Good Friday: the Holy Week Liturgy

Some of us, in Holy Week, have a tendency to think that the special acts of worship which are so important to us, and so characteristic of this time, in some ways don’t need much explanation: they can be allowed to speak for themselves. The Passion narratives which we hear on Palm Sunday and today each year are the same – what more can we say? Well celebrated liturgy in Holy Week, and it’s taken very seriously in this parish, does affect us in ways which don’t need explanation. On the other hand, when we’re deprived of the ability to be physically present we can actually reflect about the different things that happen: or, indeed, the things which are not happening this year. So this afternoon at the Solemn Liturgy in our church Fr Simplicio reflected in his homily on the kissing of the cross which is normally a centre point of the Good Friday service, in which we cannot share in the same way this year; he suggested we try to venerate a crucifix in our homes.

But we also have the chance to think about the whole liturgy. Although, as I have written, the keynote of the liturgy is Jesus’ triumph and victory through his crucifixion, we’re still marking the death of the Son of God: so there’s an austerity and a sense of being ‘lost’ in our response. This is the way to understand the prostration by the clergy on the floor, in stark silence, at the very beginning. We don’t know what to do at 3pm, the hour of the Lord’s death: so we lie flat on our faces.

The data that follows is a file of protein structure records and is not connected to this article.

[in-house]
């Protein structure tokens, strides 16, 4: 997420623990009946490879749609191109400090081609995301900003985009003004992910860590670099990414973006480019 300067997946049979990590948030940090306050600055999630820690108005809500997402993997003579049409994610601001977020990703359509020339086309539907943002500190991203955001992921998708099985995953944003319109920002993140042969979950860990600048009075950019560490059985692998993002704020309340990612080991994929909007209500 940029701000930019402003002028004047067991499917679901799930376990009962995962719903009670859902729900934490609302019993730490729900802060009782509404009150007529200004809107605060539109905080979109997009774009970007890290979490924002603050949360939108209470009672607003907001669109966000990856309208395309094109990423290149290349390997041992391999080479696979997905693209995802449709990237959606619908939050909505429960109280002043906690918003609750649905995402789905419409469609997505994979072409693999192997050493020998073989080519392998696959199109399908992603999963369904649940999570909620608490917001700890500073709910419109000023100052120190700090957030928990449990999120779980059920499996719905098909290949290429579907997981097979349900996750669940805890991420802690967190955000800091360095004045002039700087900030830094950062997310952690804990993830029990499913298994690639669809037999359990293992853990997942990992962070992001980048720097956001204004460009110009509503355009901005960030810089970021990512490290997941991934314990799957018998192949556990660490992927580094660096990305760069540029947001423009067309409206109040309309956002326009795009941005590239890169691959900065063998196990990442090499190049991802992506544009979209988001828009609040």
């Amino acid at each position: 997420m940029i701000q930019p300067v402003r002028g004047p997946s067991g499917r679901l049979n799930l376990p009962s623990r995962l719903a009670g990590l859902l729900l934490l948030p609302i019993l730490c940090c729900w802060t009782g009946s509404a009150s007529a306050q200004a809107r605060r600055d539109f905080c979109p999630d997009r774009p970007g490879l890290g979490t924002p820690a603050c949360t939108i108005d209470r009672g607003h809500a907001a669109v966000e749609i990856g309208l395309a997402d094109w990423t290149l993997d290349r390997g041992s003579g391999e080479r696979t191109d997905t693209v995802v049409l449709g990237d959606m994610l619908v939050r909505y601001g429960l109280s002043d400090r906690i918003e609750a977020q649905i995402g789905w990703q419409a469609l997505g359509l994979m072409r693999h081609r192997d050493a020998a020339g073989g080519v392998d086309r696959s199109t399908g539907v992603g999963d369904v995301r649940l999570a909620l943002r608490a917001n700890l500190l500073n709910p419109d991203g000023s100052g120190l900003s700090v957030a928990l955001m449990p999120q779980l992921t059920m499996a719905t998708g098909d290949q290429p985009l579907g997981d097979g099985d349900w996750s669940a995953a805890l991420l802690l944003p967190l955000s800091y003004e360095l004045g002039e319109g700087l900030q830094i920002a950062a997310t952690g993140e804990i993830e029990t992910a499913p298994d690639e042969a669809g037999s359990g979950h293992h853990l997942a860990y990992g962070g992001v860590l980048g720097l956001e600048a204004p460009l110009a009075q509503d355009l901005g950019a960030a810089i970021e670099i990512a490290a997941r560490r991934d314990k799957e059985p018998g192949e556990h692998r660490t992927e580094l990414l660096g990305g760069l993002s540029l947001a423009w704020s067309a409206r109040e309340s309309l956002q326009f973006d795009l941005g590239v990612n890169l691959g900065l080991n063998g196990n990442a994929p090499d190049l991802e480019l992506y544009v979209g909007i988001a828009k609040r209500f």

The scripture readings follow some of what we have already heard during the week – Isaiah 52:13 – 53: 12 is the most poignant of what are called the ‘Servant songs’ in the second part of Isaiah, a chilling portrayal, as the Church sees it, pointing forward to the Lord’s sufferings, and the same is true of the psalm (31). The again we listen to the letter to the Hebrews, portraying Jesus as the ‘supreme high priest’, who has become the source of eternal salvation.

On Palm Sunday we hear a different Passion narrative each year, but on Good Friday it is always from the gospel of John (18:1- 19:42). In this gospel, even more than in Matthew, Jesus is shown as being in control of events, passing to his victory on the cross; there is very little stress on his sufferings. In the garden at the beginning of the account the guards sent to arrest him move back and fall to the ground when Jesus identifies himself.

In the Good Friday liturgy the homily is followed by the ‘Universal Prayer’, much more solemn than the bidding prayers we normally have at Mass, and following a set formula. This year Pope Francis has inserted a special prayer for those suffering from Covid-19. Normally at each intention we show our seriousness by kneeling down briefly.

The veneration of the Cross normally follows. I think what makes it memorable for people is the sheer physicality of what we do, queuing up (as Fr Simplicio reminded us this afternoon) to greet someone special to us. Normally it can’t be rushed; it is meant not to be!

The Good Friday liturgy is not a Mass; we don’t celebrate Mass today because of what the day marks (in the Eastern liturgies there are a number of days like this). Normally after this we receive Holy Communion from the Blessed Sacrament consecrated last night at the Mass of the Lord’s Supper. Until the revision of the Holy Week rites began in the 1950s, only the priest received Communion.

Perhaps if we notice things this year because we’ve been deprived of ordinary participation in future we will understand things more deeply and appreciate them more.

Normally at the Good Friday liturgy there is the papal collection for the Holy Places. This has been deferred all over the world, but the Cardinal is supporting a special initiative to enable us to support Christians in the Holy Land and I put up details of this yesterday.

I imagine many of you this evening joined Pope Francis in the Way of the Cross in St Peter’s Square. You can access it in different ways from the Vatican website: CLICK HERE. It was very moving; pray for the Holy Father at this time.

I hope you have found Good Friday this year has strengthened your faith. God bless and take care.

Fr Ashley

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